While it is true that PPM measures exposure, not listening, we still need to get listeners to try out the station. Every station churns listeners. Listeners drift away and need to be replaced.
Marketing raises the station’s top-of-mind status, increases curiosity, and brings new listeners to the station.
We now have potentially more persuasive new-media marketing options in addition to the traditional “brute force” methods of the past. Today with the help of digital options, we can more effectively market to listeners at a personal level by communicating with them directly.
New media marketing options offer new opportunities to strengthen the bond between station and listener. The key is to focus your energy on doing a few things very well rather than dabbling in the enture range of possibilities, particularly with the reality of today’s skeleton staffs and limited budgets.
So how do you decide how to market the station? What are the most effective new-media tools, and how can you use them in the most efficient way? Read on.
Email. Email should be the foundation of every radio station’s marketing strategy. Email has the potential to be the most powerful marketing tool at our disposal because of its ability to reach nearly every listener, its low cost, and its flexibility.
Making email an effective marketing tool requires continual attention, however. Your database of addresses has to be represent a significant proportion of your audience. It has to be regularly updated and old addresses purged.
Emails should be useful, relevant, and informative. And don’t over-use email.
Social Media. Some believe that social networking has supplanted email as the primary way people stay in touch with friends. It is a little more complicated than that. For our purposes, the two media are complimentary.
Email is the best way to touch an individual, social media is the best way to touch an entire audience.
Social media should be for general audience information. It is a broadcast, an extension of what the station does on air.
If your email efforts are up and running, then the next step is adding social media, primarily Facebook.
The challenge is creating a steady stream of station posts.
The task needs to be under the control of the program director and assigned to someone who understands the station’s listeners and what listeners will find interesting. Dull pointless posts turn listeners off and raise questions about the station’s relevancy.
Twitter has more buzz than Facebook, but it is much more difficult to overcome Twitter noise. With limited resources, investing in email and Facebook should be a station’s top priority.
YouTube has created multi-media marketing opportunities for stations, but at some risk. Viral videos are generally entertainingly quirky. Few radio stations can pull-off creating a genuinely entertaining video. Too often radio station YouTube efforts end up as desperate attempts to appear cool.
Unfortunately, most radio station web sites look pretty similar, and pretty bad. They are painful to look at, too busy, visually shouting at the viewer.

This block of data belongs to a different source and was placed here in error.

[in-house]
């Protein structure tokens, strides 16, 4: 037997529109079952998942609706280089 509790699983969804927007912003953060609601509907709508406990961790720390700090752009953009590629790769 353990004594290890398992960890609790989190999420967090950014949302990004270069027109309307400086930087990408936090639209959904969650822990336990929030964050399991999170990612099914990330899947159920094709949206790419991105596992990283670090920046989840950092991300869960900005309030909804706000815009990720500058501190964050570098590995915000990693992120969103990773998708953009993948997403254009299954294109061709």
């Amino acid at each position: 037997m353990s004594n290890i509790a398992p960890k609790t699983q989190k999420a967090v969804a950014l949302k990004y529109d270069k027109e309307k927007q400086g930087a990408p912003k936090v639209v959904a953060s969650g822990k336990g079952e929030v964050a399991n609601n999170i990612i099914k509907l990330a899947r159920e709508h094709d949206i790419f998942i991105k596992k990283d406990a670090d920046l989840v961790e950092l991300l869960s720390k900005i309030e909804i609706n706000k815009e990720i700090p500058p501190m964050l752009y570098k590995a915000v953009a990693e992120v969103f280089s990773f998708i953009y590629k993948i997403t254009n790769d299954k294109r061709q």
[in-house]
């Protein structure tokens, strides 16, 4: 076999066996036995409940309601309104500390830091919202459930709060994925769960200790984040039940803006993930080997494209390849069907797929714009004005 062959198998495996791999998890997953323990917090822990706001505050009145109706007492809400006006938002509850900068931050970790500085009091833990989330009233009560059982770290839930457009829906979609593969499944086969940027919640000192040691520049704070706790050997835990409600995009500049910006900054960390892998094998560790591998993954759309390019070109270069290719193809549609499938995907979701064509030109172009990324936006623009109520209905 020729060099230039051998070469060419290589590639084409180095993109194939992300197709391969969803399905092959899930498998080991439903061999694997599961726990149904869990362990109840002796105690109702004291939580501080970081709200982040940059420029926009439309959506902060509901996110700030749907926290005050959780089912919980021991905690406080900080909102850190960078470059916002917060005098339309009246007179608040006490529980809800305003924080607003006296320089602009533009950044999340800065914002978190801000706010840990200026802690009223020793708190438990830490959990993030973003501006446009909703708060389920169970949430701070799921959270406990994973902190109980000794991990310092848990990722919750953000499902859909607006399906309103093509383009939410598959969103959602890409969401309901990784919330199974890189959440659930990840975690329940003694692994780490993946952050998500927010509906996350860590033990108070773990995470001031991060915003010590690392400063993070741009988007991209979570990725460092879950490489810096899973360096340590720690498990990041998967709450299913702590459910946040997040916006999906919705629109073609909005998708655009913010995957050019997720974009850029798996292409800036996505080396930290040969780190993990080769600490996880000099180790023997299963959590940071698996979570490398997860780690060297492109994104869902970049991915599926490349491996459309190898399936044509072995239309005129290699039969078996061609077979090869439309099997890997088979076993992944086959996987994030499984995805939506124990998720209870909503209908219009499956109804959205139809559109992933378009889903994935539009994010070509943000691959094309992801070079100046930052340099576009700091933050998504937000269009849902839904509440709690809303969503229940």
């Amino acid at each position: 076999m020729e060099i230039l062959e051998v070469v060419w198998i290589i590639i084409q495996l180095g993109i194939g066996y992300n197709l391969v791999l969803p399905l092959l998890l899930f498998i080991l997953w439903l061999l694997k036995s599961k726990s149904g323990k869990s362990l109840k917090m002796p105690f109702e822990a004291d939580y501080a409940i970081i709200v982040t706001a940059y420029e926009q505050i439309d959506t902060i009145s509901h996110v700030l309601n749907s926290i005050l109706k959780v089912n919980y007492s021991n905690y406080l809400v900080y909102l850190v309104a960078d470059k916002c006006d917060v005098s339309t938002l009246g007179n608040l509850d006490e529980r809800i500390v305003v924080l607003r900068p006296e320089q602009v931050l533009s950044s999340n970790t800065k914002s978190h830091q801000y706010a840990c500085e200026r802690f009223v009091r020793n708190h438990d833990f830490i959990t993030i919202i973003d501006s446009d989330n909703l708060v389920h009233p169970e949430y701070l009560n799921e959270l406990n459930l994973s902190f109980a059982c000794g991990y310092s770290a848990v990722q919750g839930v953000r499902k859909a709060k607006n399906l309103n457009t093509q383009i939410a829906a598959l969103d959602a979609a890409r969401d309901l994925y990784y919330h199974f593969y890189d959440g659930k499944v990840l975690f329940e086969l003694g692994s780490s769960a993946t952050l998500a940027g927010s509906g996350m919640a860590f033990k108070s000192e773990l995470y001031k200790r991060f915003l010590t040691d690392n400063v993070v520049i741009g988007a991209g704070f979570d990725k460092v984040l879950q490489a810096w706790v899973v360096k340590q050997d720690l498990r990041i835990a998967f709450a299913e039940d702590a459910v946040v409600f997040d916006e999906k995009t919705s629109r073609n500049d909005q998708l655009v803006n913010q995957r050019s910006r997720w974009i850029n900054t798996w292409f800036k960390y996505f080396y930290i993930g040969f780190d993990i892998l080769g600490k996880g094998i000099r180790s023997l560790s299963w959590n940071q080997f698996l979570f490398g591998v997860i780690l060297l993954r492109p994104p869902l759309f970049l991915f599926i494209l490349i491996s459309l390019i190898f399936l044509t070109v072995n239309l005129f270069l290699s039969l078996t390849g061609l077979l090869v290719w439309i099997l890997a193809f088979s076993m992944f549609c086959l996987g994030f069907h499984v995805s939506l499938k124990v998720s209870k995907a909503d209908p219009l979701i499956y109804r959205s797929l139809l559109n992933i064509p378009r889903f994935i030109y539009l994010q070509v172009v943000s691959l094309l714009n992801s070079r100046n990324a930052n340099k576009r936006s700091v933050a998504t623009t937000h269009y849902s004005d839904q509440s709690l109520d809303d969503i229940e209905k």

The problem is that too much of the screen has been given over to the sales department. As a result, too many websites are really anti-marketing tools, undoing a great deal of the work put into creating a positive station image.
Cluttered flash-festooned riots of color and movement hawking and pitching everything from the morning show to who knows what drive listeners away. As a result, few listeners visit radio station web sites more than once, and when they do, they spend very little time on them.
Product people need to get more involved with website design and make sure the site leaves listeners with a positive impression of the station and encourages them to turn on the radio station.
Mobile. The next frontier in digital marketing is mobile.
The telephone is becoming the Swiss-army knife of communication, but at this point, three out of four mobile users are using a plain simple phone. That means it remains primarily a tool for individuals to communicate to other individuals by voice or text.
Don’t get sucked into the hype about smartphones. With only one in four cell phone users having a smartphone, like an iPhone or Android, mobile marketing is still in its infancy.
Don’t design a marketing campaign where participants need a smartphone to participate. Your marketing needs to reach all your listeners, not just mobile early adopters.
At this point, mobile marketing should focus on voice or texting.
Texting has replaced voice as the primary means of mobile communications for younger listeners. On average, teens send an average of 3,339 texts per month.
If your station targets listeners under the age of 30, it has to have a texting strategy.In-bound texting should be part of a station’s polling, requests, and feedback.
Outbound texting offers additional marketing opportunities, but should be used carefully. Research suggests that 9 out of 10 people resent unsolicited messages.
On the other hand, texting is the most immediate means to reach young listeners. Since listeners who text generally have their phones with them and on, it can be a very effective call-to-action tool.
The key is to first make sure listeners want you to text them. If a listener has given you her mobile number, she has granted the station a privilege that you should not abuse. Use texting sparingly and only for important things.
Save outbound texting to very high value opportunities.
Regardless of the means you ultimately focus on, remember these important rules:
- Regularly communicate with listeners.
- Make sure listeners understand how important they are to the station.
- Be sure your messages are relevant, useful, and entertaining.
- Integrate social networking to make your communications a two-way street.